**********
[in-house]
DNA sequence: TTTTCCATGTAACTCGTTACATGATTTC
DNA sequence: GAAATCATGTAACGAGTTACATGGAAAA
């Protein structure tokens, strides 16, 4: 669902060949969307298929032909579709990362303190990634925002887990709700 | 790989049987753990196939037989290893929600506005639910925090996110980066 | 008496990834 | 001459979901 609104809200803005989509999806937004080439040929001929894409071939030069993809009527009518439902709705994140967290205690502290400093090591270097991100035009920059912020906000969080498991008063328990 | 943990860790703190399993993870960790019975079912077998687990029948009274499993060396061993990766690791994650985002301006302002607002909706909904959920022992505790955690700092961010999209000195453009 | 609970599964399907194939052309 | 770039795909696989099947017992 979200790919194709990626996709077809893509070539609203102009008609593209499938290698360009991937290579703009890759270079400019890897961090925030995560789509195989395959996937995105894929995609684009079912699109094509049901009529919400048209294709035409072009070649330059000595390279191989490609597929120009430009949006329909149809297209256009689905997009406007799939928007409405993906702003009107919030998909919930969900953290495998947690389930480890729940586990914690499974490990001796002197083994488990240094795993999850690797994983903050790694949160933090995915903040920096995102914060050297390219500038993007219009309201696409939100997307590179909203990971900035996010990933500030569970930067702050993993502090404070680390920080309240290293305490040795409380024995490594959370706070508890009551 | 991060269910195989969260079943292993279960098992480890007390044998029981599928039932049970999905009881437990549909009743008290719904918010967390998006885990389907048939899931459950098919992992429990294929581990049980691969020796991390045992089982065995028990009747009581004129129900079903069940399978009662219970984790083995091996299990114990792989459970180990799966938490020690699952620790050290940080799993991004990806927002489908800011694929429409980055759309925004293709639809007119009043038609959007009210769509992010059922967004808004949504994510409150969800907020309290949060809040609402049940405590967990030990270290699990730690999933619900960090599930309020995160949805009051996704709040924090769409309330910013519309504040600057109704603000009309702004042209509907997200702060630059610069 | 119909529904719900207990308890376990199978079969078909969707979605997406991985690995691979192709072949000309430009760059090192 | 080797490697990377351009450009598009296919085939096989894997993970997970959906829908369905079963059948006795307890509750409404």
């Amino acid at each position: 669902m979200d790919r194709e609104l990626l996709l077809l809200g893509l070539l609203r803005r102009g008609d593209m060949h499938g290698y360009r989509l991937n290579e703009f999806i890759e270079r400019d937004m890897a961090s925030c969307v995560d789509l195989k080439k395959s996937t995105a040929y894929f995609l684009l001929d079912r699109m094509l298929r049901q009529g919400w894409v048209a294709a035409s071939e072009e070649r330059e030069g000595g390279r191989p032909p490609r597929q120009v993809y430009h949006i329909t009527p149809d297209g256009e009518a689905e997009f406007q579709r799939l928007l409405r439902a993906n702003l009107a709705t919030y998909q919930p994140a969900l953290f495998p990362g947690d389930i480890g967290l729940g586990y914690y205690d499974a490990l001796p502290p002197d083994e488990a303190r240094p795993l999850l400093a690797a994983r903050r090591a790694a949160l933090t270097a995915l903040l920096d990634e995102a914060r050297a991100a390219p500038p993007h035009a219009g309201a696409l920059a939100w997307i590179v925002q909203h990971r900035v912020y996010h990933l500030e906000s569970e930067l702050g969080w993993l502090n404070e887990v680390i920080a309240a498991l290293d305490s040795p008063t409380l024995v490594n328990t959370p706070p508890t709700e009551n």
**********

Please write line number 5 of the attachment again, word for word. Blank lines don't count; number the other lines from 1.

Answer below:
């Amino acid at each position: 669902m979200d790919r194709e609104l990626l996709l077809l809200g893509l070539l609203r803005r102009g008609d593209m060949h499938g290698y360009r989509l991937n290579e703009f999806i890759e270079r400019d937004m890897a961090s925030c969307v995560d789509l195989k080439k395959s996937t995105a040929y894929f995609l684009l001929d079912r699109m094509l298929r049901q009529g919400w894409v048209a294709a035409s071939e072009e070649r330059e030069g000595g390279r191989p032909p490609r597929q120009v993809y430009h949006i329909t009527p149809d297209g256009e009518a689905e997009f406007q579709r799939l928007l409405r439902a993906n702003l009107a709705t919030y998909q919930p994140a969900l953290f495998p990362g947690d389930i480890g967290l729940g586990y914690y205690d499974a490990l001796p502290p002197d083994e488990a303190r240094p795993l999850l400093a690797a994983r903050r090591a790694a949160l933090t270097a995915l903040l920096d990634e995102a914060r050297a991100a390219p500038p993007h035009a219009g309201a696409l920059a939100w997307i590179v925002q909203h990971r900035v912020y996010h990933l500030e906000s569970e930067l702050g969080w993993l502090n404070e887990v680390i920080a309240a498991l290293d305490s040795p008063t409380l024995v490594n328990t959370p706070p508890t709700e009551n």